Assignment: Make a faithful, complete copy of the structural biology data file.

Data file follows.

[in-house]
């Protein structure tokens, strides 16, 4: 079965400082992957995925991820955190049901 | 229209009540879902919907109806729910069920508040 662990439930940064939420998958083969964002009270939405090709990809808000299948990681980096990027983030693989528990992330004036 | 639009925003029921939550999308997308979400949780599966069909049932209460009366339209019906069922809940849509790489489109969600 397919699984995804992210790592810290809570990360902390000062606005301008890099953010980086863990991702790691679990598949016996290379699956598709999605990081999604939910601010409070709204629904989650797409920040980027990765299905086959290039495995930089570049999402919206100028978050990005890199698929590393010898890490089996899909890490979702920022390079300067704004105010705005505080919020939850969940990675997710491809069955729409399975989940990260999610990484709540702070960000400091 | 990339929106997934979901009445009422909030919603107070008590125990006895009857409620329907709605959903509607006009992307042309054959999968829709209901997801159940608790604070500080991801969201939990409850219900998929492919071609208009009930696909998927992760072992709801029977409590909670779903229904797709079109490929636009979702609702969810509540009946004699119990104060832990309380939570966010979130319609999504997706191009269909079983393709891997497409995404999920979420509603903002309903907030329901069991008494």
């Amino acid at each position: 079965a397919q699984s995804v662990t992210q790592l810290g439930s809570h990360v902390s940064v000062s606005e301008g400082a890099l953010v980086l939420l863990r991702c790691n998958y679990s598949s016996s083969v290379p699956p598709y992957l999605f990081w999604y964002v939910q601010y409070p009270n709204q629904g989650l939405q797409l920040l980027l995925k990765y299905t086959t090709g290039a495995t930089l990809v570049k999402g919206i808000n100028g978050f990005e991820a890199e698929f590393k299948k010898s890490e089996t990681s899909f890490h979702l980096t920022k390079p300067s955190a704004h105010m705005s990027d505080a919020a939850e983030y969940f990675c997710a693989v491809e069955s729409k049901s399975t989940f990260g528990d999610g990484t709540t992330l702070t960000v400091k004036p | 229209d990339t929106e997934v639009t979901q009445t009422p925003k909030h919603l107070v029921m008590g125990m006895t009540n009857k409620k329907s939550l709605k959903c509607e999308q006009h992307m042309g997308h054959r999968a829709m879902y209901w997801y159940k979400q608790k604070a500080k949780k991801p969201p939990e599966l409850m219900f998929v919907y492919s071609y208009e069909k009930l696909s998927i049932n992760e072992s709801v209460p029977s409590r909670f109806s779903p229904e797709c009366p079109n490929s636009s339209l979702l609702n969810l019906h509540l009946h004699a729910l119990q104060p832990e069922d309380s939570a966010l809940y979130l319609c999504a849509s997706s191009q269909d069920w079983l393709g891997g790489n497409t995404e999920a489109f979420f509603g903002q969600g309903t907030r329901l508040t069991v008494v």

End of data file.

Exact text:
[in-house]
């Protein structure tokens, strides 16, 4: 079965400082992957995925991820955190049901 | 229209009540879902919907109806729910069920508040 662990439930940064939420998958083969964002009270939405090709990809808000299948990681980096990027983030693989528990992330004036 | 639009925003029921939550999308997308979400949780599966069909049932209460009366339209019906069922809940849509790489489109969600 397919699984995804992210790592810290809570990360902390000062606005301008890099953010980086863990991702790691679990598949016996290379699956598709999605990081999604939910601010409070709204629904989650797409920040980027990765299905086959290039495995930089570049999402919206100028978050990005890199698929590393010898890490089996899909890490979702920022390079300067704004105010705005505080919020939850969940990675997710491809069955729409399975989940990260999610990484709540702070960000400091 | 990339929106997934979901009445009422909030919603107070008590125990006895009857409620329907709605959903509607006009992307042309054959999968829709209901997801159940608790604070500080991801969201939990409850219900998929492919071609208009009930696909998927992760072992709801029977409590909670779903229904797709079109490929636009979702609702969810509540009946004699119990104060832990309380939570966010979130319609999504997706191009269909079983393709891997497409995404999920979420509603903002309903907030329901069991008494």
């Amino acid at each position: 079965a397919q699984s995804v662990t992210q790592l810290g439930s809570h990360v902390s940064v000062s606005e301008g400082a890099l953010v980086l939420l863990r991702c790691n998958y679990s598949s016996s083969v290379p699956p598709y992957l999605f990081w999604y964002v939910q601010y409070p009270n709204q629904g989650l939405q797409l920040l980027l995925k990765y299905t086959t090709g290039a495995t930089l990809v570049k999402g919206i808000n100028g978050f990005e991820a890199e698929f590393k299948k010898s890490e089996t990681s899909f890490h979702l980096t920022k390079p300067s955190a704004h105010m705005s990027d505080a919020a939850e983030y969940f990675c997710a693989v491809e069955s729409k049901s399975t989940f990260g528990d999610g990484t709540t992330l702070t960000v400091k004036p | 229209d990339t929106e997934v639009t979901q009445t009422p925003k909030h919603l107070v029921m008590g125990m006895t009540n009857k409620k329907s939550l709605k959903c509607e999308q006009h992307m042309g997308h054959r999968a829709m879902y209901w997801y159940k979400q608790k604070a500080k949780k991801p969201p939990e599966l409850m219900f998929v919907y492919s071609y208009e069909k009930l696909s998927i049932n992760e072992s709801v209460p029977s409590r909670f109806s779903p229904e797709c009366p079109n490929s636009s339209l979702l609702n969810l019906h509540l009946h004699a729910l119990q104060p832990e069922d309380s939570a966010l809940y979130l319609c999504a849509s997706s191009q269909d069920w079983l393709g891997g790489n497409t995404e999920a489109f979420f509603g903002q969600g309903t907030r329901l508040t069991v008494v």